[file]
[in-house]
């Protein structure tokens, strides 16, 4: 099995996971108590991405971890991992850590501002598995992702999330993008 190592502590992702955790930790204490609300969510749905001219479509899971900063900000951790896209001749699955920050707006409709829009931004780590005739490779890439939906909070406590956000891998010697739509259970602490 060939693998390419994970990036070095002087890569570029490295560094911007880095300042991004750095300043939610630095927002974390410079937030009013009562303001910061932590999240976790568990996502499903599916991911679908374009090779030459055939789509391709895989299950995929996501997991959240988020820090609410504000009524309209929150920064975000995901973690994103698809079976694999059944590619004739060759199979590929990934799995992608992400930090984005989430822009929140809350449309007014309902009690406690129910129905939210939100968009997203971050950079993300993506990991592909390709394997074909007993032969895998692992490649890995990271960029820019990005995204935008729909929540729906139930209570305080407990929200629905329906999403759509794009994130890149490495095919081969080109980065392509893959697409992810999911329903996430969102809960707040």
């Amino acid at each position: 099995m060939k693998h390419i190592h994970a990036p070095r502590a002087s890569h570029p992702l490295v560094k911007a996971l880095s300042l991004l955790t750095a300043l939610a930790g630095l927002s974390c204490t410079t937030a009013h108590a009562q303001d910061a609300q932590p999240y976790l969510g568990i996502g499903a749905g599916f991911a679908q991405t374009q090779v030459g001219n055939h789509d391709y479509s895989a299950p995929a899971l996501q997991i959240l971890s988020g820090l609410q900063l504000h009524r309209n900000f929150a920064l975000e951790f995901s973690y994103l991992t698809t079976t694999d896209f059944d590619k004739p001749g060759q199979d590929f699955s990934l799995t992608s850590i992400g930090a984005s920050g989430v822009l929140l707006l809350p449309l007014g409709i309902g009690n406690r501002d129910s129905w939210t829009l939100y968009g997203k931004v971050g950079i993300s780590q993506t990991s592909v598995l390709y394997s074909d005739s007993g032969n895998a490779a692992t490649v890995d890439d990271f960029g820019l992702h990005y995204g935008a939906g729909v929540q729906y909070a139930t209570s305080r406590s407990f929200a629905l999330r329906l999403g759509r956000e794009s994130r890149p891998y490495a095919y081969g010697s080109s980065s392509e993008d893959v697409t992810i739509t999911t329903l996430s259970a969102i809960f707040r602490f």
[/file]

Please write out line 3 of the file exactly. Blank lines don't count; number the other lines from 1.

């Amino acid at each position: 099995m060939k693998h390419i190592h994970a990036p070095r502590a002087s890569h570029p992702l490295v560094k911007a996971l880095s300042l991004l955790t750095a300043l939610a930790g630095l927002s974390c204490t410079t937030a009013h108590a009562q303001d910061a609300q932590p999240y976790l969510g568990i996502g499903a749905g599916f991911a679908q991405t374009q090779v030459g001219n055939h789509d391709y479509s895989a299950p995929a899971l996501q997991i959240l971890s988020g820090l609410q900063l504000h009524r309209n900000f929150a920064l975000e951790f995901s973690y994103l991992t698809t079976t694999d896209f059944d590619k004739p001749g060759q199979d590929f699955s990934l799995t992608s850590i992400g930090a984005s920050g989430v822009l929140l707006l809350p449309l007014g409709i309902g009690n406690r501002d129910s129905w939210t829009l939100y968009g997203k931004v971050g950079i993300s780590q993506t990991s592909v598995l390709y394997s074909d005739s007993g032969n895998a490779a692992t490649v890995d890439d990271f960029g820019l992702h990005y995204g935008a939906g729909v929540q729906y909070a139930t209570s305080r406590s407990f929200a629905l999330r329906l999403g759509r956000e794009s994130r890149p891998y490495a095919y081969g010697s080109s980065s392509e993008d893959v697409t992810i739509t999911t329903l996430s259970a969102i809960f707040r602490f």